Out of the many guests at this weekend's Womad you can guess that these guys from New Orleans – who deliver up pop-funk classics alongside originals and familiar tunes with their own twist -- will be among the most popular. They offer the danceable solution, wobble-bottom tuba, stacked up horns, jazz solos, handclap beats and pure entertainment. They are also extremely good.... > Read more

Keepin It Funky

Citrus Clouds: Imagination (bandcamp)

7 Mar 2017  |  1 min read

Recently Elsewhere has happily noted the resurgence of shoegaze . . . but this band which formed in Phoenix about five years ago has their own variant on that description. Their imprimatur on bandcamp – presumably written by themselves – is “desertgaze”. That'll do these ears . . .  because this trio has that wide sonic vista we'd associated with... > Read more

The Sun is in My Eyes

The Courtneys: II (Secretly Canadian/Flying Nun)

6 Mar 2017  |  1 min read

The enjoyably reductive guitar pop of the Courtneys out of Vancouver found favour here for their self-titled debut album with its widescreen strum'n'sing, deliberately breezy teenage-whine sound and what seemed a schooling in early Flying Nun. When the template is that secure (and referenced) there's probably no need to mess with it. And so they don't (much) for this follow-up which... > Read more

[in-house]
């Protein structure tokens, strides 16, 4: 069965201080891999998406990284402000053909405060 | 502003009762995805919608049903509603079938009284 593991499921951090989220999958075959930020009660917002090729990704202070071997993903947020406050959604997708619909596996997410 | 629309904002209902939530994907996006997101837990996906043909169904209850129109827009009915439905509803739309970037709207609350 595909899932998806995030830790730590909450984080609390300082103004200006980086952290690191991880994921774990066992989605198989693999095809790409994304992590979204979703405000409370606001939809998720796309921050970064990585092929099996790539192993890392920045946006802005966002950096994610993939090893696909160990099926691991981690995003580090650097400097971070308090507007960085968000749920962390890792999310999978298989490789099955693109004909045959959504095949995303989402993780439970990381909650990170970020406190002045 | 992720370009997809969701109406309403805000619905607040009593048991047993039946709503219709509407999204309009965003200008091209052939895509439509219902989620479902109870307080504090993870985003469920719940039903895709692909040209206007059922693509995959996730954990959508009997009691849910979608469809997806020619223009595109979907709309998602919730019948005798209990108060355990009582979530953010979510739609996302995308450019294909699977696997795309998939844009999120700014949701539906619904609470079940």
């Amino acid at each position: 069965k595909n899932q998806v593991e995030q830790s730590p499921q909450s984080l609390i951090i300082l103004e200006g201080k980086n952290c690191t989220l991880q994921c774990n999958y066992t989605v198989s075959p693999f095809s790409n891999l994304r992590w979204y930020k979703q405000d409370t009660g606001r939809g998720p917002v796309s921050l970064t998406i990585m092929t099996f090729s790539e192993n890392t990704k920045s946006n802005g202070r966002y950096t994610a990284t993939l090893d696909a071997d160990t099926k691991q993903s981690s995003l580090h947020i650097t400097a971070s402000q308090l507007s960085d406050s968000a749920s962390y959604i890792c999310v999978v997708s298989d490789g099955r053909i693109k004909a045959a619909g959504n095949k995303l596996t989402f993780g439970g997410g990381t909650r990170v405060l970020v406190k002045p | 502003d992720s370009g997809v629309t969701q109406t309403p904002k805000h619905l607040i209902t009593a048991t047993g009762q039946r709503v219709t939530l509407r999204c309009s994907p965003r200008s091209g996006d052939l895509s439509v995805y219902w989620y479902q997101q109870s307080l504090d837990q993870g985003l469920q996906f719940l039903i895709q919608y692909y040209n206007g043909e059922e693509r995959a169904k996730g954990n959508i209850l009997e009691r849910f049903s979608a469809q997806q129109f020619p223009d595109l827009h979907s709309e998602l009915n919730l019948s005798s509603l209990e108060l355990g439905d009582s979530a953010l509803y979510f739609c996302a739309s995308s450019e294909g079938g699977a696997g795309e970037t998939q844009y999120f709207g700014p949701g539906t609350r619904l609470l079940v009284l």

Country Song

IN BRIEF: A quick overview of some recent international releases

6 Mar 2017  |  3 min read

With so many CDs commanding and demanding attention Elsewhere will run this occasional column which scoops up releases by international artists, in much the same way as our SHORT CUTS column picks up New Zealand artists. Comments will be brief.  DJ T-Rock:The Sounds in Their Heads (Why) DJ T-Rock appeared at Elsewhere previously with the thoroughly enjoyable Getting... > Read more

Various Artists: Molly; Do Yourself a Favour (Liberation)

6 Mar 2017  |  <1 min read

Where the double CD Great Australian Songbook was a handsome package with cover art by Rolf Harris and soaking up big Ocker songs (from Tie Me Kangaroo Down Sport through Midnight Oil, the Church, Easybeats and Paul Kelly to Kylie, Delta Goodrem and Wolfmother), this triple set has a broader reach but a narrower focus. These 60 songs across three discs aim squarely at the period when... > Read more

You Just Like Me Cos I'm Good in Bed, by Skyhooks

Lydia Cole: The Lay of the Land (

3 Mar 2017  |  1 min read